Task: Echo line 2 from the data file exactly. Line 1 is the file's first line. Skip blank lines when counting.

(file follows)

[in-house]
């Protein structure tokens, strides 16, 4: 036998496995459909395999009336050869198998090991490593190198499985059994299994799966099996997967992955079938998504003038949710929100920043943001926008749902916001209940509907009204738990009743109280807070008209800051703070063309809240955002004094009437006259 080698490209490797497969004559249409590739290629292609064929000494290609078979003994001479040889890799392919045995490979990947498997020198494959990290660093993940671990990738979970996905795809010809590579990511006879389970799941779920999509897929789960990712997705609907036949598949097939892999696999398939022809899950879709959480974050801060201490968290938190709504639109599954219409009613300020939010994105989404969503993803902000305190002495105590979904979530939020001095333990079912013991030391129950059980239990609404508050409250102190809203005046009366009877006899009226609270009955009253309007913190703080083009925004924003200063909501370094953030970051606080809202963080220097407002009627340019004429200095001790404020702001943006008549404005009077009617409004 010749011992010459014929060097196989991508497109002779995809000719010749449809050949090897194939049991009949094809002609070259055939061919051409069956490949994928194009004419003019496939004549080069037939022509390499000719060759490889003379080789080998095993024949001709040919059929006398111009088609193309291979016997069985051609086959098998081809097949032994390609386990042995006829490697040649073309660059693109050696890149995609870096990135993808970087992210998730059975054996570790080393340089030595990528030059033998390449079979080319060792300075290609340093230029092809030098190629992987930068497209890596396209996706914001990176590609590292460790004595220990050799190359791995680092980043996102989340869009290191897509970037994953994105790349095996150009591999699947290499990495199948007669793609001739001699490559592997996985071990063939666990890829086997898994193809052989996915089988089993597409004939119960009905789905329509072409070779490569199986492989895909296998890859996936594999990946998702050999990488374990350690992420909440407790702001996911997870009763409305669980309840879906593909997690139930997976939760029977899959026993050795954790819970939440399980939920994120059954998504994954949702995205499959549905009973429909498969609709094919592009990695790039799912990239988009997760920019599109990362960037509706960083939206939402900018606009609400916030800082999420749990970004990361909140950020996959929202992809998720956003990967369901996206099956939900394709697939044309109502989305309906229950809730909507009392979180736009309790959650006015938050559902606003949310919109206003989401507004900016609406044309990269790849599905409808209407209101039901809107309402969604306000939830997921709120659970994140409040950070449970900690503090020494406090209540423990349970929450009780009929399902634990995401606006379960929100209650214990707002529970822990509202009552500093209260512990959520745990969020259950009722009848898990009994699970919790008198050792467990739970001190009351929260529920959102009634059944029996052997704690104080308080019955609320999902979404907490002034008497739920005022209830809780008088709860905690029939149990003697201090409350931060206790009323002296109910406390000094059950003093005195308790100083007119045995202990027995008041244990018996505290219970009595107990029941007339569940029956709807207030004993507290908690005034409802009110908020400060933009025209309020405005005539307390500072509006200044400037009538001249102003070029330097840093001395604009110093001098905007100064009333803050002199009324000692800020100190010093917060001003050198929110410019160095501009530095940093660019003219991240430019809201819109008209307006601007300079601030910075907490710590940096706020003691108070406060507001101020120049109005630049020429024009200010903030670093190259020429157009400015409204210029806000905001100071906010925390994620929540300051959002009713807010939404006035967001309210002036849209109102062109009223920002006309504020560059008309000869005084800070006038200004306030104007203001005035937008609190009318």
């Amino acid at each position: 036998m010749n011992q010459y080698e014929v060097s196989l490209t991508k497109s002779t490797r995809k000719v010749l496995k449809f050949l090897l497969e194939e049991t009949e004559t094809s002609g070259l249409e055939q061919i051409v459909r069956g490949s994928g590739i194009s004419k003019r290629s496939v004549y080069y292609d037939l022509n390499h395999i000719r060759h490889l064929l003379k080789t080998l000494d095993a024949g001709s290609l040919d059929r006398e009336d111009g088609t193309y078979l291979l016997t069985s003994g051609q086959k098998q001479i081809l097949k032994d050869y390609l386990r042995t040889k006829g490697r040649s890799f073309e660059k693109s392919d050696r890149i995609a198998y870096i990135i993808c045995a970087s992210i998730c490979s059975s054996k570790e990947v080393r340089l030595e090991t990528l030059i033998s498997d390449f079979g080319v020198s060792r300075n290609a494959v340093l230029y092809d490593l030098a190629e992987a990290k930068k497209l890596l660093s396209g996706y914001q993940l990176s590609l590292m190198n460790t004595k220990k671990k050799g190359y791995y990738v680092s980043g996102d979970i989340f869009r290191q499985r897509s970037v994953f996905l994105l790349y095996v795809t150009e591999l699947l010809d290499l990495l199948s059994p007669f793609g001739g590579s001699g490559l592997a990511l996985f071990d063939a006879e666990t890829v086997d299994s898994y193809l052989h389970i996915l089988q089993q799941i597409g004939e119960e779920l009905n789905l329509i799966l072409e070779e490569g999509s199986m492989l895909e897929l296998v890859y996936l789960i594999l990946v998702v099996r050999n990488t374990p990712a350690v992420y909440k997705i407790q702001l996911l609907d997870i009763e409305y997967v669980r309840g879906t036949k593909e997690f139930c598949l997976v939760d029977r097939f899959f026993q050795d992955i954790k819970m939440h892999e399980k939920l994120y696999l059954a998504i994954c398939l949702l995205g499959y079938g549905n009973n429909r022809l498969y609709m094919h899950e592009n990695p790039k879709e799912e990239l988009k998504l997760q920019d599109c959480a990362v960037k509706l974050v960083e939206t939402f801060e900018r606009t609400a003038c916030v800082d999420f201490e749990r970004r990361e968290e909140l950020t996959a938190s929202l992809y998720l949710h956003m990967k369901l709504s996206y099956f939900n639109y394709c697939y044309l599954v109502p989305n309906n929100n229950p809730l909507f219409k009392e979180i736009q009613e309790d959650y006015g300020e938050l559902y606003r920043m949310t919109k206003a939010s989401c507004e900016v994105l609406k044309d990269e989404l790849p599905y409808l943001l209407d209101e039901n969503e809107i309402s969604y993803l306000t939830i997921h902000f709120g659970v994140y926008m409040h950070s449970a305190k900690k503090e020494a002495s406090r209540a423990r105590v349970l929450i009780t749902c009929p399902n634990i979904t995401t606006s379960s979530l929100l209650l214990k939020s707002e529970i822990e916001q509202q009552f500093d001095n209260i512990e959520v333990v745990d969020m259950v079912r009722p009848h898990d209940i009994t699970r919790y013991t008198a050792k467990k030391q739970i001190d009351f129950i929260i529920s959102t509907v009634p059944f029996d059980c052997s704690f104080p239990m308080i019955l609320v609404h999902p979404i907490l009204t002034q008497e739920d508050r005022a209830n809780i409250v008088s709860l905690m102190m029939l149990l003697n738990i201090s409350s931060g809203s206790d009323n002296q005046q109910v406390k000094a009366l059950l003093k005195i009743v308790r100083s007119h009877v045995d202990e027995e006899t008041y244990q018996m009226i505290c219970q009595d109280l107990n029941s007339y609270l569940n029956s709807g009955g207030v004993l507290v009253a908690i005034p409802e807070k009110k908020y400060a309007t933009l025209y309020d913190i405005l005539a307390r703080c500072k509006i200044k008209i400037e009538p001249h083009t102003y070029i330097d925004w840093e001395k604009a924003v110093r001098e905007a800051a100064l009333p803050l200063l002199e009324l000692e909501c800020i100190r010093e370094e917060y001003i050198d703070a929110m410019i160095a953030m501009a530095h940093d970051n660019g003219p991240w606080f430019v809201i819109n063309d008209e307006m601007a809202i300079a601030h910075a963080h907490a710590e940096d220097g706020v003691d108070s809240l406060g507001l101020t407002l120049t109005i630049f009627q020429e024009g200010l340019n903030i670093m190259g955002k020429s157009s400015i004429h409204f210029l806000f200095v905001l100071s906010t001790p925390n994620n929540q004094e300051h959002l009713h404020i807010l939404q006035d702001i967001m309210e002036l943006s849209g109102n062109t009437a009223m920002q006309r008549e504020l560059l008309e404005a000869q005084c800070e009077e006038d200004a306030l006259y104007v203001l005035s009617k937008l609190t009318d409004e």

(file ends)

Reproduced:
């Protein structure tokens, strides 16, 4: 036998496995459909395999009336050869198998090991490593190198499985059994299994799966099996997967992955079938998504003038949710929100920043943001926008749902916001209940509907009204738990009743109280807070008209800051703070063309809240955002004094009437006259 080698490209490797497969004559249409590739290629292609064929000494290609078979003994001479040889890799392919045995490979990947498997020198494959990290660093993940671990990738979970996905795809010809590579990511006879389970799941779920999509897929789960990712997705609907036949598949097939892999696999398939022809899950879709959480974050801060201490968290938190709504639109599954219409009613300020939010994105989404969503993803902000305190002495105590979904979530939020001095333990079912013991030391129950059980239990609404508050409250102190809203005046009366009877006899009226609270009955009253309007913190703080083009925004924003200063909501370094953030970051606080809202963080220097407002009627340019004429200095001790404020702001943006008549404005009077009617409004 010749011992010459014929060097196989991508497109002779995809000719010749449809050949090897194939049991009949094809002609070259055939061919051409069956490949994928194009004419003019496939004549080069037939022509390499000719060759490889003379080789080998095993024949001709040919059929006398111009088609193309291979016997069985051609086959098998081809097949032994390609386990042995006829490697040649073309660059693109050696890149995609870096990135993808970087992210998730059975054996570790080393340089030595990528030059033998390449079979080319060792300075290609340093230029092809030098190629992987930068497209890596396209996706914001990176590609590292460790004595220990050799190359791995680092980043996102989340869009290191897509970037994953994105790349095996150009591999699947290499990495199948007669793609001739001699490559592997996985071990063939666990890829086997898994193809052989996915089988089993597409004939119960009905789905329509072409070779490569199986492989895909296998890859996936594999990946998702050999990488374990350690992420909440407790702001996911997870009763409305669980309840879906593909997690139930997976939760029977899959026993050795954790819970939440399980939920994120059954998504994954949702995205499959549905009973429909498969609709094919592009990695790039799912990239988009997760920019599109990362960037509706960083939206939402900018606009609400916030800082999420749990970004990361909140950020996959929202992809998720956003990967369901996206099956939900394709697939044309109502989305309906229950809730909507009392979180736009309790959650006015938050559902606003949310919109206003989401507004900016609406044309990269790849599905409808209407209101039901809107309402969604306000939830997921709120659970994140409040950070449970900690503090020494406090209540423990349970929450009780009929399902634990995401606006379960929100209650214990707002529970822990509202009552500093209260512990959520745990969020259950009722009848898990009994699970919790008198050792467990739970001190009351929260529920959102009634059944029996052997704690104080308080019955609320999902979404907490002034008497739920005022209830809780008088709860905690029939149990003697201090409350931060206790009323002296109910406390000094059950003093005195308790100083007119045995202990027995008041244990018996505290219970009595107990029941007339569940029956709807207030004993507290908690005034409802009110908020400060933009025209309020405005005539307390500072509006200044400037009538001249102003070029330097840093001395604009110093001098905007100064009333803050002199009324000692800020100190010093917060001003050198929110410019160095501009530095940093660019003219991240430019809201819109008209307006601007300079601030910075907490710590940096706020003691108070406060507001101020120049109005630049020429024009200010903030670093190259020429157009400015409204210029806000905001100071906010925390994620929540300051959002009713807010939404006035967001309210002036849209109102062109009223920002006309504020560059008309000869005084800070006038200004306030104007203001005035937008609190009318």